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At 38, author Meghann Foye isn't a mom. But when she was 31, she wanted what the moms she worked with as a New York City magazine editor had: a maternity leave.
Wait, let me remind you. To someone without kids, maternity leave seems pretty appealing. You don't have to drag your butt to the office. You don't even have to check your work email. You just get to be at home with your sweet, new baby, and make a little money simply for bringing another life into the world. The (albeit misplaced) jealousy spurred Foye to write a novel called Meternity, about a working woman who fakes a pregnancy to get her own 12-week break from work. Upon the release of her book, Foye told the New York Post that everyone, man or woman, parent or childless, deserves a "meternity" leave.
Cue the backlash.
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As any working mom knows, maternity leave (if you're lucky enough to qualify for one!) isn't a blissful vacation from all your troubles. It's your time to recover from the most physically grueling event many women will ever endure--all while starting a new job, that of caring for a newborn, which just may be the most physically demanding task many moms will ever tackle. And because Foye focused on one side of it--as the worker who picked up the slack when her colleagues went on leave--she couldn't have known just how difficult that leave can be.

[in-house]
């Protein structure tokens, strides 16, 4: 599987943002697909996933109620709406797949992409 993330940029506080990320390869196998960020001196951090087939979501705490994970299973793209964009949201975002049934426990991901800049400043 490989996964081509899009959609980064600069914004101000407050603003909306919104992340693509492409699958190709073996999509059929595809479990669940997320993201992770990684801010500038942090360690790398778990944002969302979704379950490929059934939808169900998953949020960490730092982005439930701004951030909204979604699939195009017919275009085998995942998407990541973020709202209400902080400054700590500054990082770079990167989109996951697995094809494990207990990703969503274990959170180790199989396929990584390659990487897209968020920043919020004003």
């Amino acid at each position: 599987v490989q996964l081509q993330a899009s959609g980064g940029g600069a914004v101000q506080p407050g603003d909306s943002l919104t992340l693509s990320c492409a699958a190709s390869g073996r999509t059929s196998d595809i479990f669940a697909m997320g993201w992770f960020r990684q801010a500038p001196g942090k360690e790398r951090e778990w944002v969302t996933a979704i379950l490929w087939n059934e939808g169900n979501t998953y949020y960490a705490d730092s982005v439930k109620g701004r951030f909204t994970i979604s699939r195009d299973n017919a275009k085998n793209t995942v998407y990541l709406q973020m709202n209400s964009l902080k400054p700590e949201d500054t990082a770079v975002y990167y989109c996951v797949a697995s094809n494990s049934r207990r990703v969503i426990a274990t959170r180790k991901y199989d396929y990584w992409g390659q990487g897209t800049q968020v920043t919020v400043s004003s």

Now moms all over the Internet are bashing Foye in comments on the Post story, and on the countless other sites who've copied the narrative. The Amazon reviews for her totally fictional book are predominantly from women who haven't read it and are appalled at Foye's proposal. People are calling her selfish, a nutjob, and a "schmuck." I've even seen my own Facebook friends THREATEN TO INFLICT PERSONAL HARM on Foye.
Which is especially crazy to me because Foye--wait, no, doesn't feel right--Meg, you see, is my friend.
In between 31 and 38, Meg's friends, and nearly everyone else around her, had children. And she learned the realities of maternity leave, and how trying motherhood is in general, though of course, no, you never KNOW until you're knee-deep in diapers, have a burning desire to pee (without it burning), but can't because you're nursing a newborn for longer than you slept the previous night.
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Still, no one can get past the part where she says everyone deserves a 3-month paid break from work to get a fresh perspective on their life. Having been the new mom who worked with Meg and left at 5 PM to pick up her son from daycare before the center closed, I KNOW Meg doesn't think maternity leave is the same as vacation. But I agree with her that time away from being a working stiff DOES change your perspective. That's all she's saying (and maybe that it'd be nice to use your kid as an excuse to get out of something--raise your hand if you've never done that!). So please, before you post publicly about your desire to slap Meg, (who's very nice, you'd like her), realize that her novel is just about what would happen if someone who wasn't a mom got to take a maternity leave. Let's just say, it doesn't go as well as she thought it would.